Babies have no concept of what is a toy and what’s not. Sunlight shining through leaves, as seen from a moving stroller, can be just as interesting to them as an expensive toy bought from a store.
The first time I found a baby’s toy lying in the street, I wondered if it was really lost or if it had been discarded deliberately.
Over time, after finding several toys in the streets of different cities and countries, I started to believe that babies were throwing toys out of their strollers on purpose. And that with fewer toys they were actually much happier.
To a baby, the world changes rapidly. At birth, everything is a blur, with their visual acuity around 5% of that of an adult. But by the age of six months, babies have more or less adult levels of colour acuity.
The use of bright, highly saturated colours is a popular mass marketing technique. This is because bright colours attract the eye. And children tend to like bright colours even more than adults do.
Modern toys are also designed with bright colours, to increase the child’s attention span and nervous system development at the early stage of life. But do babies really need these kinds of toys any more?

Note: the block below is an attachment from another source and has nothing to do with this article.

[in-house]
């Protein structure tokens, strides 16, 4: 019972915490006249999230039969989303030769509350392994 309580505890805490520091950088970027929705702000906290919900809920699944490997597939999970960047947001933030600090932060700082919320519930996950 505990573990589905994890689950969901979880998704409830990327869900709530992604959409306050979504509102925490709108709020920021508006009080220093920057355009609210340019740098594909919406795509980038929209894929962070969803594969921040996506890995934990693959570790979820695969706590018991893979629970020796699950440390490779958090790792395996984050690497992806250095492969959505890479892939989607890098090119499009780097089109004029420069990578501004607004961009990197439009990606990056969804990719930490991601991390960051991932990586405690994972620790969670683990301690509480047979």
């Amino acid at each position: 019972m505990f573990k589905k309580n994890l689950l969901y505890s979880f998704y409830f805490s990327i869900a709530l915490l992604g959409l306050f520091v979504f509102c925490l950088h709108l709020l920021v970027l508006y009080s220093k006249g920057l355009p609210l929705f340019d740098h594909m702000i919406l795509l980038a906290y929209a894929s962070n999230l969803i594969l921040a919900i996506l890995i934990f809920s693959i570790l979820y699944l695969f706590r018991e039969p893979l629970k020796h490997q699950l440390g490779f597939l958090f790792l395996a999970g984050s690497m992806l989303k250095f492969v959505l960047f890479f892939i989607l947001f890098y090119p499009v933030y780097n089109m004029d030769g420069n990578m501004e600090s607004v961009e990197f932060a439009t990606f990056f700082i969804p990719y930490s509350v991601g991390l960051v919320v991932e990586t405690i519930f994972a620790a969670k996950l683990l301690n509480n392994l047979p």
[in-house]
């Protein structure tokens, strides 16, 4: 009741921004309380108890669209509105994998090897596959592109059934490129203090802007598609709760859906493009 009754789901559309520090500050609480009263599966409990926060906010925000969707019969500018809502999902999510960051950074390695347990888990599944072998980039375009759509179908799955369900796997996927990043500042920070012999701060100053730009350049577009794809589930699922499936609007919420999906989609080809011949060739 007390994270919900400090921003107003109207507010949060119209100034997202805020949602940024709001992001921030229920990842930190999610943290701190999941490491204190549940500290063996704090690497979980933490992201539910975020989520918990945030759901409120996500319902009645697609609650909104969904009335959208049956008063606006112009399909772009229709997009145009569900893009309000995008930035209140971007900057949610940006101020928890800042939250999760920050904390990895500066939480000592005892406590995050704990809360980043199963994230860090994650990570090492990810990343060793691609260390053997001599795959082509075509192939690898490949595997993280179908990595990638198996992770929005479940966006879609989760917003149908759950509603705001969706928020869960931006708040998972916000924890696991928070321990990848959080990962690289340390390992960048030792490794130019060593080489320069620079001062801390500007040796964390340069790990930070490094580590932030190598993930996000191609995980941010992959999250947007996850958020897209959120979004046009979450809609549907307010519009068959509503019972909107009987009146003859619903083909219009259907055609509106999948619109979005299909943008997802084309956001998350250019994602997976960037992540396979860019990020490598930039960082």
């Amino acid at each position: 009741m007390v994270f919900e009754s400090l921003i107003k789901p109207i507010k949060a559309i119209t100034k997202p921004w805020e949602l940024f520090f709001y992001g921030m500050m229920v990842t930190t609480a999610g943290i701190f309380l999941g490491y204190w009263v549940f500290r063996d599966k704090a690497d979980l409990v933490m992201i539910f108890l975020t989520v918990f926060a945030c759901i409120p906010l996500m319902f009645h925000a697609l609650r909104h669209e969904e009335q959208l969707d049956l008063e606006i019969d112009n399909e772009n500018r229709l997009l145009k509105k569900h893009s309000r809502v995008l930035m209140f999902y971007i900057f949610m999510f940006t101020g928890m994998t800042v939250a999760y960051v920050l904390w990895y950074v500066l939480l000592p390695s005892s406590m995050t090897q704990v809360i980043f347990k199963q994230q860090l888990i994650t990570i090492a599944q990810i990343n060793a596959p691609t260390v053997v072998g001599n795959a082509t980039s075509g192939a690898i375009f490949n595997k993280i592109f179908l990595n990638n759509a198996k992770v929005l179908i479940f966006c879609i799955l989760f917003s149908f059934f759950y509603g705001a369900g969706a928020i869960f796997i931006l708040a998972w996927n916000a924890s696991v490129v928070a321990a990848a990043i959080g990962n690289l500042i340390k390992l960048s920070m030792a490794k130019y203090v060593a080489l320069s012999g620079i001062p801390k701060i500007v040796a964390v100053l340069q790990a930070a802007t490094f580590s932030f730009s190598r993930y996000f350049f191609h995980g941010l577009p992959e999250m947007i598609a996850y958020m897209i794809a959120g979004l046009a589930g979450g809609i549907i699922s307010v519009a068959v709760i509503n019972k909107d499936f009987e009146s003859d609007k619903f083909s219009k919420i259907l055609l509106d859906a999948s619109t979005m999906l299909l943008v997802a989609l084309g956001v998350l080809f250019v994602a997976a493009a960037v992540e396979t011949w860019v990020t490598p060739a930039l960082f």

Nowadays, people of all ages, especially children, are already heavily exposed to and surrounded by all kinds of visual stimuli, at home and elsewhere. From video displays to artificial lights, from escalators to cars and traffic lights, shop windows, and advertising, the result is that we all live in an over-stimulated society.
Recent research has shown that over-stimulation can lead to anxiety, insomnia, headaches, and stress. Instead of a toy designed to further stimulate our attention and senses, how can we offer some time for reflection and contemplation?
Thus was born Toys for Us, a series of babies’ toys painted in plain white, to calm down the senses and relax the vision of your little ones, as well as you.
All images Digital C-print, 60 x 60 cm, edition of 5 + 1 AP
The images that can be seen on the internet are only a part of the series.